Visit our COVID-19 site for latest information regarding how we can support you. For up to date information about the pandemic visit www.sacoronavirus.co.za.

bs-regular
bs-extra-light
bs-light
bs-light
bs-cond-light-webfont
bs-medium
bs-bold
bs-black

Community


Share knowledge. Ask questions. Find answers.

Online Share Trading

Engage and learn about markets and trading online

SSF or CFD

Reply
Frequent Contributor
Which of the two instruments is the cheapest to trade?
0 Kudos
13 REPLIES 13
Super Contributor
Simon spoke about this in his show last night. CFD, I think. SSF, you pay the interest for the full period to expiry, whereas CFD you only pay for the interest for the holding period. That's all I've picked up from the docs - hopefully more will chime in.
0 Kudos
Not applicable
CFD's by a long margin, and they are easier to trade and manage your slippage costs. Note however, that OST CFD's are only cheap if you are trading in positions in excess of 200k, because of the flat brokerage fee charged on top of the commissions. Anything less than that, and your brokerage fees reach up to 0.8% each way
0 Kudos
Contributor
I guess the real question is "which makes the higher profit?", rather than the lowest costs. I haven't really studied how the interest works on SSFs, but as I understand it, with a CFD the market maker buys the share and so effectively gives you a loan to cover the cost and you currrently pay 9.5% interest on this loan, whereas with an SSF the market maker doesn't actually buy a share, so there is no loan that needs to be serviced, although there is some interest in teh pricing of teh SSF (as I say, I haven't studied the theory behind this yet). However, I have taken 5 SSF trades that I have done over the past couple of weeks, and calculated what my profit would have been if I had done the trades via a CFD, and the SSF trades gave more profit in all cases. My sense is that the CFDs get worse the longer you hold them (because interest is added everyday), and this could represent quite a risk, eventally wiping out any chance of a profit (well the share price would have to rise 9.5% + .35% + .35% + R57 + R57 = about 10.5% over a year, so about 1% for every month you continue to hold the CFD. Note that the flat fee of R57 each way is actually not that relevant in comparison to the .35% each way and the interest at 9.5%. My results were: Share Days held Exposure SSF Profit CFD Profit SOL 5 114,400 1,467 1,324 BIL 8 39,600 1,135 1,122 GFI 7 27,750 1,606 1,605 MTN 7 62,000 2,338 2,330 GFI 16 28,500 1,061 783 Hope the table keeps its formatting when I push send!!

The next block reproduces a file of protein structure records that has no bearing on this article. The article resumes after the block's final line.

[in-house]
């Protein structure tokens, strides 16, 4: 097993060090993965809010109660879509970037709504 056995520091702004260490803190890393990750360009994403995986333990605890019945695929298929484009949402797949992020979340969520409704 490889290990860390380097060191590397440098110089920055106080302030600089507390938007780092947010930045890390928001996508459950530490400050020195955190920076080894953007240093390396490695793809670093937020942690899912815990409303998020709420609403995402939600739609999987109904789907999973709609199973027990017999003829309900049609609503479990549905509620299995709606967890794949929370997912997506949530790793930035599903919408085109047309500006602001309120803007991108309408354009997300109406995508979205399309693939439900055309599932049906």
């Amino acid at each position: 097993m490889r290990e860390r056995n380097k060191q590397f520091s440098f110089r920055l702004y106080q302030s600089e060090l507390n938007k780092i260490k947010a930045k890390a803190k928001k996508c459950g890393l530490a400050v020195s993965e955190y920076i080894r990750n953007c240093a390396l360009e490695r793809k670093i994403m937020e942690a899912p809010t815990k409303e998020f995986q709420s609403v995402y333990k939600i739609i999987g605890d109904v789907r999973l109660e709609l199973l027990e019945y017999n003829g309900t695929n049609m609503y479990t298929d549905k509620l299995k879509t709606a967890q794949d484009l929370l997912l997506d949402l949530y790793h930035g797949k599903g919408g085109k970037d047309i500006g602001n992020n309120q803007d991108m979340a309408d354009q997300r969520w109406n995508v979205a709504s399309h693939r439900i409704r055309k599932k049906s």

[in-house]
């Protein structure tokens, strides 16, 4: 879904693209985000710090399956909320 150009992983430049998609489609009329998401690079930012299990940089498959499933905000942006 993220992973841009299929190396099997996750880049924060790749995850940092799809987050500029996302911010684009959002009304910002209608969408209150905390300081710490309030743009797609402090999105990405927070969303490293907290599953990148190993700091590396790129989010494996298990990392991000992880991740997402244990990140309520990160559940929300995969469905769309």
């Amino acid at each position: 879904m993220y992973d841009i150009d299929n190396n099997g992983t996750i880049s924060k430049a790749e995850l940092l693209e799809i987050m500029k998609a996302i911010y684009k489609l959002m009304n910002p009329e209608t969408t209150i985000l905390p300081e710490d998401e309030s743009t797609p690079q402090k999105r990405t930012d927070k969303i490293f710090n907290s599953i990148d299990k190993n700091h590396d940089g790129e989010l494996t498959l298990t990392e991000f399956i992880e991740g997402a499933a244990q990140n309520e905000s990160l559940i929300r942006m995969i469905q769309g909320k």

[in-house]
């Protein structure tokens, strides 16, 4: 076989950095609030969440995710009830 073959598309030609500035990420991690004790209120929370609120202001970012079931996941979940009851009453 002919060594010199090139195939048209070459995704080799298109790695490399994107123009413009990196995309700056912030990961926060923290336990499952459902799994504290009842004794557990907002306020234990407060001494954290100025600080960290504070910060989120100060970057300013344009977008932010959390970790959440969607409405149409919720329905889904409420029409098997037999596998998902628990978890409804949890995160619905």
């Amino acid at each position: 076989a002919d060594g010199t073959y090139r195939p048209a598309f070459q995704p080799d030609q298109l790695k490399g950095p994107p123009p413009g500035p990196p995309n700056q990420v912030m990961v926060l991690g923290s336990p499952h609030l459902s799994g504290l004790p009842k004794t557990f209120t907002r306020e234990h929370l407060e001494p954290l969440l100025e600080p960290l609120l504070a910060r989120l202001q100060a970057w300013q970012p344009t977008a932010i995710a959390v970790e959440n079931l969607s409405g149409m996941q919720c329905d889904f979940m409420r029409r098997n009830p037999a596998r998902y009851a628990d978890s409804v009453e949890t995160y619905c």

0 Kudos
Contributor
Ok, so it didn't keep its format, but hopefully it is not to difficult to follow!!
0 Kudos
Regular Contributor
I prefer cfd's... We've got a nice selection now , 89 , could we add one more , just to make a round number , TOPI? STX40 Spread ain't well.
0 Kudos
Valued Contributor
SSF the interest is refuynded pro rata if you exit before expirey ..

CFD's are cheaper at 0.35% and R50 +vat vs SSF at 0.4% and R60 +vat ..

notwithstanding different costs, profit is largely the same as gearing is the same ..
0 Kudos
Contributor
Simon, I take it the "interest refund" is factored into the underlying price when you close out the position, ie there is no other "refund" coming in future?
0 Kudos
Contributor
Sorry, not the "underlying" price, but obviously the SSF price
0 Kudos
Valued Contributor
0 Kudos
Super Contributor
Well if you trade short positions as well.. you get paid Interest into your account.. so that evens out the interest you will pay on your long position trades.. or there about
0 Kudos
Valued Contributor
short interest is slightly less then long interest as we have to cover the cost of borrowing the stock ..
0 Kudos
Super Contributor
do u have the numbers for that simon> interested to know..
0 Kudos
Valued Contributor
cfd's
Longs: prime -1%
Shorts and IM: Money market - 0%
0 Kudos